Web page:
As a sort-of rule, I avoid sentimental journeys to places I once lived. But it's been years--spring after Katrina--since I saw the house at 410 Cherokee Street. It's one of a cluster of mid-century modern houses two blocks from the streetcar line, in an area called the Black Pearl. I loved that everything wonderful about this house only revealed itself once you were invited over its threshold.
It's Asian-influenced, post and beam construction, skylights, sliding screens, built by John Dinwiddie as his own home when he came to New Orleans to serve as dean of Tulane's architecture school. Mr. Dinwiddie had had a successful career in California, and his last home was wonderfully compact in all the right places, but soared to 12' ceilings in the large main rooms. The back and side walls were floor-to-ceiling glass and faced a courtyard. I always loved walking down the slightly dim hallway to emerge in brilliant daylight. Such quiet drama. He must have been a great gentleman.
So I made my side trip down Cherokee Street and zigzagged back to Broadway. Tartine is in the old Albert Brown salon, but I'd forgotten just where that was. I crossed Broadway to turn at Audubon Street, and passed my first house in the city, on New Orleans most friendly block. Once there, I remembered to turn just past it, which turned out to be the familiar Perrier, a one-way street going the right direction. The stars were in my favor; there was a parking space just around the corner. (Of all the things I miss, finding parking blocks from Tulane on a week day is not one of them.)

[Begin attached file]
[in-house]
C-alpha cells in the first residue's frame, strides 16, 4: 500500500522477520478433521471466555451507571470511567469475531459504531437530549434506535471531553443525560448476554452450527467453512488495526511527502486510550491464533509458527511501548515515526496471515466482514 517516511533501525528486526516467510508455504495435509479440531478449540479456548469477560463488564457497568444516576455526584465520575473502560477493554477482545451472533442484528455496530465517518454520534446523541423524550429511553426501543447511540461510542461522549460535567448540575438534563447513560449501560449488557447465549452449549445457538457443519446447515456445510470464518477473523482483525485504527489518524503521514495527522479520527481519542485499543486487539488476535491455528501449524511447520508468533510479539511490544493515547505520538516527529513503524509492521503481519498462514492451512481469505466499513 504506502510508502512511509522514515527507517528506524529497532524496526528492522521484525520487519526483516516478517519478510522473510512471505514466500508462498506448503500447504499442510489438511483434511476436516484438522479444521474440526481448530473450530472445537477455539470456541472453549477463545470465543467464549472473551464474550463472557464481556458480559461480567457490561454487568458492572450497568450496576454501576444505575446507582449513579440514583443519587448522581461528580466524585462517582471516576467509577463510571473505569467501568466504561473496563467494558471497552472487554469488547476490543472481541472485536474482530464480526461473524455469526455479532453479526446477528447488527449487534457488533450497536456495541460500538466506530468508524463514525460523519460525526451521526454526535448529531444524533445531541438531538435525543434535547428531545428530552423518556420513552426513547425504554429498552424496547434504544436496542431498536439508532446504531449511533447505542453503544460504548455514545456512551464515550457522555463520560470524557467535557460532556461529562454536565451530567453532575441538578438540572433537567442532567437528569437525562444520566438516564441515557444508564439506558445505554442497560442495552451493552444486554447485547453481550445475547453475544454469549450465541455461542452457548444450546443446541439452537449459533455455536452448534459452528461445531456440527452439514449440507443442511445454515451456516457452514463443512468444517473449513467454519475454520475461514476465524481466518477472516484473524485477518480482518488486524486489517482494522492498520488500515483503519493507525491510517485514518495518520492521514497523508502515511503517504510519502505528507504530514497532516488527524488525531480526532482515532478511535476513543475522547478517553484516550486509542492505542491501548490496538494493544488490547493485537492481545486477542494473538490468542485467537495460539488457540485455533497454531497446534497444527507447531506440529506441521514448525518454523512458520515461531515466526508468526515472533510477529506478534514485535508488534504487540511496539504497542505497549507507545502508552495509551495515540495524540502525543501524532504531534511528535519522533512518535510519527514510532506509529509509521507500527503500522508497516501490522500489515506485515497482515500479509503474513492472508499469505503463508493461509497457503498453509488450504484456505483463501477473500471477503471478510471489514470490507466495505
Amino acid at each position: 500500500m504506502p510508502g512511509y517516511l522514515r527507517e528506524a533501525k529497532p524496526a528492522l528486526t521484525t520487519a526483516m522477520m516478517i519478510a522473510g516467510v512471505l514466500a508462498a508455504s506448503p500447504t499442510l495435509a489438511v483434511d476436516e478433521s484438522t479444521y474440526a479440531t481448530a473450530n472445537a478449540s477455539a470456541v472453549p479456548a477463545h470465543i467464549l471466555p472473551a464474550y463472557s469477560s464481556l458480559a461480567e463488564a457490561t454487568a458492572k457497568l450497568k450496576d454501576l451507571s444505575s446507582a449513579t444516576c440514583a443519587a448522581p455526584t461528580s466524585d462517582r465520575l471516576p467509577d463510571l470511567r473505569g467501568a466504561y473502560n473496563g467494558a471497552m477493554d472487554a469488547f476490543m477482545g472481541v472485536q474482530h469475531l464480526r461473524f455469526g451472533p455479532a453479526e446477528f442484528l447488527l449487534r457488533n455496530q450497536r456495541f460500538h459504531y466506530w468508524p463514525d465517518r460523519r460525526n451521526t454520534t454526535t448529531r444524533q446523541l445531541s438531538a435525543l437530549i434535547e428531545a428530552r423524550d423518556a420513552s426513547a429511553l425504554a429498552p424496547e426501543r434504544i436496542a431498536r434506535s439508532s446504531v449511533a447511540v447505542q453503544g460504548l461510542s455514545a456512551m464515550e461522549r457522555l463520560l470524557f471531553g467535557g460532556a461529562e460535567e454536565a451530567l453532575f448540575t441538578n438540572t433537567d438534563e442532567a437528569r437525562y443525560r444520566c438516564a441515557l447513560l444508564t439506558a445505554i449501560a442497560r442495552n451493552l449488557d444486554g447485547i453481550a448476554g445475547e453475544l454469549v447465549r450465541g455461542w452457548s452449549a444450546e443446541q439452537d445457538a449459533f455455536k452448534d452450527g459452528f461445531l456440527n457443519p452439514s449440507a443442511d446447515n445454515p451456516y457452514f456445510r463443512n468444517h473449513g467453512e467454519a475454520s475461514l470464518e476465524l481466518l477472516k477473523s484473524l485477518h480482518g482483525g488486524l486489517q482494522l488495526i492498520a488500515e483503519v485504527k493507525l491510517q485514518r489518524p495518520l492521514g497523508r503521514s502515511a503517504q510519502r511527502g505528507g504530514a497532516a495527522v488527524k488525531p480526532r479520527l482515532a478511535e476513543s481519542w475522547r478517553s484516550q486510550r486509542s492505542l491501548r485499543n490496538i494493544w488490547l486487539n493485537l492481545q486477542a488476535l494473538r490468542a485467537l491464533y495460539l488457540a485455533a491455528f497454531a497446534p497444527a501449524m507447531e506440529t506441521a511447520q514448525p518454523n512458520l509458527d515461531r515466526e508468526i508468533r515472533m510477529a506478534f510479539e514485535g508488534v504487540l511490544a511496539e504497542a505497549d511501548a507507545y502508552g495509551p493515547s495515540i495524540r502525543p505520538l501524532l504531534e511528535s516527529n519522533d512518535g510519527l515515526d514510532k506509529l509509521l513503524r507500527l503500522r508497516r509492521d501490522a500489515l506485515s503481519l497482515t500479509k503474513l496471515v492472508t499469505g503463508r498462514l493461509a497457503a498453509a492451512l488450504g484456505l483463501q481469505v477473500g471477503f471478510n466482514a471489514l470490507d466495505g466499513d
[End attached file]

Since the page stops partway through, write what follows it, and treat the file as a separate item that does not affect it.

I start with the toned canvas in a medium value whose color depends on my mood. If I'm ruffled, it might be venetian red, though that is also a joyful color to my way of thinking. Transparent raw umber brushed till it's warm and glowy is my default, however. As I lay in the brushstrokes for light areas of the sky and taper them off the canvas, I discover how light or shadowy I'm feeling. Except here's the wonderful thing: those first strokes lift me into the present. The painting needs care, has demands of its own. I put my own aside for a time.